There was a war here not long ago. Mass graves were filled by the bodies of people whose loved ones, the survivors, are still walking around, selling vegetables and bus tickets, huddling and smoking. This war was the expression of a sort of popular will, and it was part of a process of geopolitical realignment that ought to be of significant interest to self-identified Westerners, yet is not. Neither Samuel Huntington, nor Sam Harris, nor Bill Maher, nor anyone even lower among the pundits whose reptilian lobes do not just kick in in moments of distress, but whose careers in fact depend on the continuous buzzing of these lobes: none of these people, I note, ever care to acknowledge, in their professional performances of Islamophobia, that what is perhaps the most Americanophile country in the world is also a Muslim country. Today I went to the Museum of the History of Kosovo hoping to see ancient Venus figurines and sundry Thraco-Illyrian treasures. Instead I found only sacred objects and monuments relating to the very recent origins of the Republic: a NATO-themed portal; laminated copies of the New York Times tacked to the wall, telling of Serbian massacres and of the 1999 Rambouillet Accord; a sort of shrine to Bill Clinton and Tony Blair; and a hat worn by Misses Madeleine Albright.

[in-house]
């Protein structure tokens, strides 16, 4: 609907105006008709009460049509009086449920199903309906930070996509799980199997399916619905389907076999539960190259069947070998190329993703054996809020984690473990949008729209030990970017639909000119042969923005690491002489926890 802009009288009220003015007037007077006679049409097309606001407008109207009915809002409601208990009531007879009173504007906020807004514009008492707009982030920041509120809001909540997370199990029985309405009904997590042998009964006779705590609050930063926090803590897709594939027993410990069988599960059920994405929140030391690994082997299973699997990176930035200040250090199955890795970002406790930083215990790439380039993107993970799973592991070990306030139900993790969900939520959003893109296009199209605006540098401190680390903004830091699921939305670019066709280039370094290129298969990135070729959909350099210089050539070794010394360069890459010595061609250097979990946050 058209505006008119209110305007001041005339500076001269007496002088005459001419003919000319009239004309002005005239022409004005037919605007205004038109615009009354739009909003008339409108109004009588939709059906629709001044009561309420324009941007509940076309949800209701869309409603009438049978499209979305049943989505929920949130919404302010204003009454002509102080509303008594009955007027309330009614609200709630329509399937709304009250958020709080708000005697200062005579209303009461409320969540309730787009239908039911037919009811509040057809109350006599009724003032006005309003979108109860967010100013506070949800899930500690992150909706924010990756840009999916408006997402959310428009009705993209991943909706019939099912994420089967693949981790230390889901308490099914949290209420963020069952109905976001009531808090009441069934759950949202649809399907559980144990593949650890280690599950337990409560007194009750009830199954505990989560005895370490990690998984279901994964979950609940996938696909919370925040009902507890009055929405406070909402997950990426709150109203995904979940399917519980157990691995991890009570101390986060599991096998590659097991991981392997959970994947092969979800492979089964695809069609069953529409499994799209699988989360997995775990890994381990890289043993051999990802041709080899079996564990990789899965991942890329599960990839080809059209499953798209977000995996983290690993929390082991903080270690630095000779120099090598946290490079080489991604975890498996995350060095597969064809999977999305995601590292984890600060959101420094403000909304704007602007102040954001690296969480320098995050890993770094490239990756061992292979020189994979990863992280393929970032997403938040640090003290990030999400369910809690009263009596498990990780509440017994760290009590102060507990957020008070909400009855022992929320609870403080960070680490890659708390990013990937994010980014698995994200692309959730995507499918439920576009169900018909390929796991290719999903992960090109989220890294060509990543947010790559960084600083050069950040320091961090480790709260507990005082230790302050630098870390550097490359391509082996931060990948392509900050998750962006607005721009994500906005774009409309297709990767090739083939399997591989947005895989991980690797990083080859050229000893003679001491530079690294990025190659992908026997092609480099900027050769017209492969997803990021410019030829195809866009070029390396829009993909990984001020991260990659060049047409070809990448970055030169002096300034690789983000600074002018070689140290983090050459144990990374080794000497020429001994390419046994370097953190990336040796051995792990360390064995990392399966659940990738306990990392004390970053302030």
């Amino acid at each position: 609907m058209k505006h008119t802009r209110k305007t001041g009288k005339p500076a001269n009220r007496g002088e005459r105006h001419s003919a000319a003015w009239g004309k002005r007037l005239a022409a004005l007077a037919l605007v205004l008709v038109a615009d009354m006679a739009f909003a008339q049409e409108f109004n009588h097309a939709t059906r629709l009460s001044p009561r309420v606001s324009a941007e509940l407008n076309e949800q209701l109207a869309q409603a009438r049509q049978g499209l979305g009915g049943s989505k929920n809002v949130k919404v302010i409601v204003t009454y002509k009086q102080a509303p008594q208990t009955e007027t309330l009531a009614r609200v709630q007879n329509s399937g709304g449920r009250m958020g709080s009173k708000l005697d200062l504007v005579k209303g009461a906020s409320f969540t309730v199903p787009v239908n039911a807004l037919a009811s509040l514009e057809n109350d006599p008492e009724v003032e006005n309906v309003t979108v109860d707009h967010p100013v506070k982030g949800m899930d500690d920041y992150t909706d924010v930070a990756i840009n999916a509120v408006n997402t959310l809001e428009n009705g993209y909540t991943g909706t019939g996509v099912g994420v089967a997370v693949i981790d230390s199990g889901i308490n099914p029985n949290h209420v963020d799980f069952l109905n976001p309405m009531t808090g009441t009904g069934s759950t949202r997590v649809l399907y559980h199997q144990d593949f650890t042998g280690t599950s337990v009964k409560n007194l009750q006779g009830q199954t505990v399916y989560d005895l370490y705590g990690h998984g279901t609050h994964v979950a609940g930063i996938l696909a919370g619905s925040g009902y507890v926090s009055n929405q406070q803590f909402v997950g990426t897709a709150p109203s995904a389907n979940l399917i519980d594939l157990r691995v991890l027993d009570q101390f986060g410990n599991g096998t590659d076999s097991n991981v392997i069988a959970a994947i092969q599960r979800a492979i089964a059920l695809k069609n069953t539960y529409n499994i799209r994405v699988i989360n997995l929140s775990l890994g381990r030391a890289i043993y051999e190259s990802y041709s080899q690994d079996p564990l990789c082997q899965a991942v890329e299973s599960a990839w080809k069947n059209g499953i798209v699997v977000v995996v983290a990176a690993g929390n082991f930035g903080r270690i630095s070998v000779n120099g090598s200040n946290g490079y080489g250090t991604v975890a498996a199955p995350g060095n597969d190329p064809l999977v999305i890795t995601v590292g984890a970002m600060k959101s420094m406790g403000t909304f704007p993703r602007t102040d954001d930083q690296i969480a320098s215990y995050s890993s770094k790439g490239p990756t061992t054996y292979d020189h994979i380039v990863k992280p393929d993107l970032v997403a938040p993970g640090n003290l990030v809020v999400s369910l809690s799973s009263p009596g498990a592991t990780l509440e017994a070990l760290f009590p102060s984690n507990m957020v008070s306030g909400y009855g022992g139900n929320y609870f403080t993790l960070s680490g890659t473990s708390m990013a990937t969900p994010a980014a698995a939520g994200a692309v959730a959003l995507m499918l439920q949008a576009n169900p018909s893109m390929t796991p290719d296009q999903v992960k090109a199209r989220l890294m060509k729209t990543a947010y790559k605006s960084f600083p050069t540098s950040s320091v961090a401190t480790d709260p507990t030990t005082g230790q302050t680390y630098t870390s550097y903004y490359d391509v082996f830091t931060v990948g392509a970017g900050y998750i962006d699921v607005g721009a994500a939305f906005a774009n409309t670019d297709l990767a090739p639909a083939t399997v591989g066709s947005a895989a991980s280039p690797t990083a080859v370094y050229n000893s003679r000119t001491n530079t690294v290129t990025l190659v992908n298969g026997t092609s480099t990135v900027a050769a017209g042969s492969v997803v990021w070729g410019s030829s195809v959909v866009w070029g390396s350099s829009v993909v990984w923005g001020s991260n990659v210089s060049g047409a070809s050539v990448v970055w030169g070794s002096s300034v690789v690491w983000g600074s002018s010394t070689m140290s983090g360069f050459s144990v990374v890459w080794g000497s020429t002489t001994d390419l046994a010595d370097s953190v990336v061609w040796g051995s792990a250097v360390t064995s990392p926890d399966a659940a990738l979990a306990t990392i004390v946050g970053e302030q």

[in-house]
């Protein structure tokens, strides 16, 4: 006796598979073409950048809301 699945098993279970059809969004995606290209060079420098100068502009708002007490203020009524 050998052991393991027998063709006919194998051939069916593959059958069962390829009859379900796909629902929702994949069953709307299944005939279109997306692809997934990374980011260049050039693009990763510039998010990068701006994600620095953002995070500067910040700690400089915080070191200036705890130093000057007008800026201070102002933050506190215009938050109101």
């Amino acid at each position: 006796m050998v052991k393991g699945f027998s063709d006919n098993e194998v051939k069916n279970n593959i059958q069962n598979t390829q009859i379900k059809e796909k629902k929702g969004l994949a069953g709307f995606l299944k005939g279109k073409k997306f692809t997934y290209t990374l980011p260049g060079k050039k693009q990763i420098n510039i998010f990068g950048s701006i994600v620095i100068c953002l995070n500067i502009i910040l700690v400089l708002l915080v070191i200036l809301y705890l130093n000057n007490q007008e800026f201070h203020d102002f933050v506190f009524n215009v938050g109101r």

I walked out and quickly found my way to the intersection of the boulevards Bill Klinton and Xhorxh Bush-- the latter of which might be able to preserve its air of foreignness, if the visitor has not yet learned the phonetic value of 'xh' in the Albanian alphabet. The crossing of a Democrat and a Republican does not present a problem for the Kosovars: both stand for America, and America, along with NATO, plays a key role in the somewhat hasty construction of a myth of national origins. How strange to be there and to witness this construction at such an early stage!
A recent article in the Washington Post describes a supposedly distant past in which "the West wanted Islam to curb Christian extremism." The variety of Christianity in question is Orthodoxy. Until his recent fall, the pro-Russian Ukrainian separatist known as Colonel Igor Strelkov had banned cursing and mandated daily prayer among his fighters, and had instilled a discipline based on an ideology of holy war for Christ and for nation. He is suspected in the downing of the Malaysian Airlines flight. His first experience of war was as a mercenary, fighting on the side of Serbia, and he is believed to have been involved in the massacre of Bosnian Muslims at Višegrad in 1992.